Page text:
When he must quit this earthly sphere, Well may lovely hands and eyes
May he, from sacred truths reveal’d,
For that momentous change prepare !

Start at thee in sweet surprise;

Nor will we consent to see
P.GROVE.

In thee mere machinery,
But recur to the great springs
Of divine and human things,
And acknowledge thee a lesson

For despondence to lay stress op,
ON HEARINGA LITTLE MUSICAL BOX. Waiting with a placid sorrow

What may come from heaven to mor-
By LEIGH HUNT.

row,

And the music hoped at last, « Dilettevol 'suoni

When this jarring life is past. Faceano intorno l'aria tintinnire D'armonia dolce, e di concenti buoni.''

Come tben for another strain,

We must have thee o'er again
ARIOSTO,

grow to!

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* For this, and the other beautiful thongbt in the closing line of the paragraph, the author is indebted to two friends who enjoyed the music with him, - the former to the gentleman who treated him with it, the lata ter to a lady.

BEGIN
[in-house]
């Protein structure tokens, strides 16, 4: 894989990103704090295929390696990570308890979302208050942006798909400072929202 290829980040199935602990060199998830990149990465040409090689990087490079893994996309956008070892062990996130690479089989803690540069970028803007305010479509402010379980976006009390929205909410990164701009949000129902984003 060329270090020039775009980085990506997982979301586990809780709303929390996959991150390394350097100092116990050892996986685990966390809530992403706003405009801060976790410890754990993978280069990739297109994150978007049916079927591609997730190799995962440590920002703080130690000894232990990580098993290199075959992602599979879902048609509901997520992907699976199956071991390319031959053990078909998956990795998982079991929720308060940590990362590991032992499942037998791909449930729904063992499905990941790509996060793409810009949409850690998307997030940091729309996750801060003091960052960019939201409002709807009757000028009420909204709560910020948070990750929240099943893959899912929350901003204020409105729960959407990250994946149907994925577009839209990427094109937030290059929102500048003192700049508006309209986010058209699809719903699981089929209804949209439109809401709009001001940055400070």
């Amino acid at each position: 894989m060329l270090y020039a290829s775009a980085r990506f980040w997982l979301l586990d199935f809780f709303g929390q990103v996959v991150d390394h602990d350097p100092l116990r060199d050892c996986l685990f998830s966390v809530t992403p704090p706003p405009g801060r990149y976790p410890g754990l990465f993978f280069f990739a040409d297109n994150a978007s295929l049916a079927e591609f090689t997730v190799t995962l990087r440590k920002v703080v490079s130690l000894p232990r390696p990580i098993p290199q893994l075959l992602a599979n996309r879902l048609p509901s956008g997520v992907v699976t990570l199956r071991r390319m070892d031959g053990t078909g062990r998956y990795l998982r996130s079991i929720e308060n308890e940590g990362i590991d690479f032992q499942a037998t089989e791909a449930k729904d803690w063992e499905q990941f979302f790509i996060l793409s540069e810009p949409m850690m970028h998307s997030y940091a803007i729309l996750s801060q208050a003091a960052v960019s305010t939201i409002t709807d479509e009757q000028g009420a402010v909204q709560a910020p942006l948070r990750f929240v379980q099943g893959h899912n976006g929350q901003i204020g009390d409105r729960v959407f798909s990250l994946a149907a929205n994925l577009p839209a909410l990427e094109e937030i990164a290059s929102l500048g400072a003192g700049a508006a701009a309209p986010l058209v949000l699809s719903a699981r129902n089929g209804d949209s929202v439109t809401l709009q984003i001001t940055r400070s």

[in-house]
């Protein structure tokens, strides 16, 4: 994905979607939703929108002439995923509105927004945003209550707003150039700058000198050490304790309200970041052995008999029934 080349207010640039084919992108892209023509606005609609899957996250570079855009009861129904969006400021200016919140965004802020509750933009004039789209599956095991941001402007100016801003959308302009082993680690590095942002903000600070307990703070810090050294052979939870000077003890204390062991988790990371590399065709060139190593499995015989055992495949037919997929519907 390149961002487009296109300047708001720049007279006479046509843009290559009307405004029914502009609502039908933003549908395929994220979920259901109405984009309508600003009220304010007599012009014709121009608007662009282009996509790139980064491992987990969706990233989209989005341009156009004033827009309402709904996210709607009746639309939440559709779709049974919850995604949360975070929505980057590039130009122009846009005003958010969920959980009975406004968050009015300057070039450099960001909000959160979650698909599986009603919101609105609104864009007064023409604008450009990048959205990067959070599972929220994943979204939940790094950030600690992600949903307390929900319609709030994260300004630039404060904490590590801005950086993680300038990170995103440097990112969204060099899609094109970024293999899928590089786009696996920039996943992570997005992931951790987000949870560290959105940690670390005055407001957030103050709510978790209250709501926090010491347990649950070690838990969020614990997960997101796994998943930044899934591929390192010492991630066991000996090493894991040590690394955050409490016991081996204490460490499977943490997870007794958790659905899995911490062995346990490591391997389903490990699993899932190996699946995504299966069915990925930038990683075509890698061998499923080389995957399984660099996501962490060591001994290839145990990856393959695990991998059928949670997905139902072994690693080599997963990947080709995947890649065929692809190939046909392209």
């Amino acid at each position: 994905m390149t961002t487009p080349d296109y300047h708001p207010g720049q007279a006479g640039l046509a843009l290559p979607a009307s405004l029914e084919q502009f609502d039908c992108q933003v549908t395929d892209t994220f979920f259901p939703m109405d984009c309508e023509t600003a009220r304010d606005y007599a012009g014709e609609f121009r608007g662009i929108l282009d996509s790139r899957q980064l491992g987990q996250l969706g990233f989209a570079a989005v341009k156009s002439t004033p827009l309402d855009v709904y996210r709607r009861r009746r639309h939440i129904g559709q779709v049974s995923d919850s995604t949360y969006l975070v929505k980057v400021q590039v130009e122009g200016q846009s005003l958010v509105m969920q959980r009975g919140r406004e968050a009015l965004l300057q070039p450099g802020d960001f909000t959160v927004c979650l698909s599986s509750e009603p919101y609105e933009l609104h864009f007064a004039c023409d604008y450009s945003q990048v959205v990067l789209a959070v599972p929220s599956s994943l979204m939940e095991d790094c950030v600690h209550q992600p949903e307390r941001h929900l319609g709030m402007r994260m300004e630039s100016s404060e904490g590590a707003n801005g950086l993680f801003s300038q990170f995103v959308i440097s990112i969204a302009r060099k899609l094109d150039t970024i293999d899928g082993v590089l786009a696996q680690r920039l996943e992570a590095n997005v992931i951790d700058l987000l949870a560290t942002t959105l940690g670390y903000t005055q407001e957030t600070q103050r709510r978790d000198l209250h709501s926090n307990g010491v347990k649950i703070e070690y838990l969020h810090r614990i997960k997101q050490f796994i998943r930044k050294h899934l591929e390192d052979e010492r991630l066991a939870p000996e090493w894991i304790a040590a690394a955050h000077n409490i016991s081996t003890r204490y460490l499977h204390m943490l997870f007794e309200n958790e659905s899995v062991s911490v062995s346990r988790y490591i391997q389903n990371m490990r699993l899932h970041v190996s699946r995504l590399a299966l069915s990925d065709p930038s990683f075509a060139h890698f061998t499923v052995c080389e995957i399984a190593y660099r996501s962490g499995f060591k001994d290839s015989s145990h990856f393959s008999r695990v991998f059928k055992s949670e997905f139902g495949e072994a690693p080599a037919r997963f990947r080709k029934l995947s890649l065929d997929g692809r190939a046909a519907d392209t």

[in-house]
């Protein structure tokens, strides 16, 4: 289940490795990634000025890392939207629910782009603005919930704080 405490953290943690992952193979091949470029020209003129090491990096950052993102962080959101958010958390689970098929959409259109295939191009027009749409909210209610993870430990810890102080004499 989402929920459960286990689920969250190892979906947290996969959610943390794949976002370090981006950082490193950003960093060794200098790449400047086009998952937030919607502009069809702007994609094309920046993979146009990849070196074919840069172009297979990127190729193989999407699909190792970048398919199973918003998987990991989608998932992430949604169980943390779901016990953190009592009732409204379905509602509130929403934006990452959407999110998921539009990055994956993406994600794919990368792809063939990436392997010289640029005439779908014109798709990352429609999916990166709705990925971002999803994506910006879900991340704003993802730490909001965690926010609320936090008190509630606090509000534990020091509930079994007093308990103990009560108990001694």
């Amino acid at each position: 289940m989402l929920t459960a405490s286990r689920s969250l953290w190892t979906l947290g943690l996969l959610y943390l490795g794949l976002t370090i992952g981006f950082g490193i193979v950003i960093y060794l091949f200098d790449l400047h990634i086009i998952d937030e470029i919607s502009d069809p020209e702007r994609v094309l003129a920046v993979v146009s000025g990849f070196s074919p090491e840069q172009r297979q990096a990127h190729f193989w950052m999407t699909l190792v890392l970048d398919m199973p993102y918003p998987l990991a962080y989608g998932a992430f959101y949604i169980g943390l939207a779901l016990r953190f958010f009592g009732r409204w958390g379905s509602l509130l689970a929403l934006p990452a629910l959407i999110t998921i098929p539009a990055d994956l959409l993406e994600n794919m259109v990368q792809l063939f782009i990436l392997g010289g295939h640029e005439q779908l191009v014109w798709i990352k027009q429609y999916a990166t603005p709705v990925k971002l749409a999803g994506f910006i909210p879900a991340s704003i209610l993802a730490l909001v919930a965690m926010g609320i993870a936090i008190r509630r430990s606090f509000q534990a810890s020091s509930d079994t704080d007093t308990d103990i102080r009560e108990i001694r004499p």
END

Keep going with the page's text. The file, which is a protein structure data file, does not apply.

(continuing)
Hallo?what?-where? --what can

it be
That strikes up so deliciously?
I never in my life—what? no!
That little tin box playing so ?
It really seemed as if a sprite,
Had struck among us, swift and light,
And come from some minuter star,
To treat us with his pearl guitar.

Hark! it scarcely ends the strain,
But it gives it o'er again,
Lovely thing !-aud runs along,
Just as if it kyew the song,
Touching out,smooth,clear and small,
Harmony, and shake, and all,
Now upon the treble lingering,
Dancing now as if 'twere fingering,
And at last, upon the close
Coining with geuteel repose.

London : Printed and Published for the

Proprietors by G. Morgas, 42, Holywell
Street, Strand.-May be lmd also of
SHERWOOD, NEELY, and Jones, Pater-
noster-row ; SIMPKIN and MARSHALL,
Stationer's-court; and of all other Booli.
sellers

THE

TICKLER MAGAZINE. .

No. 3. VOL. III.]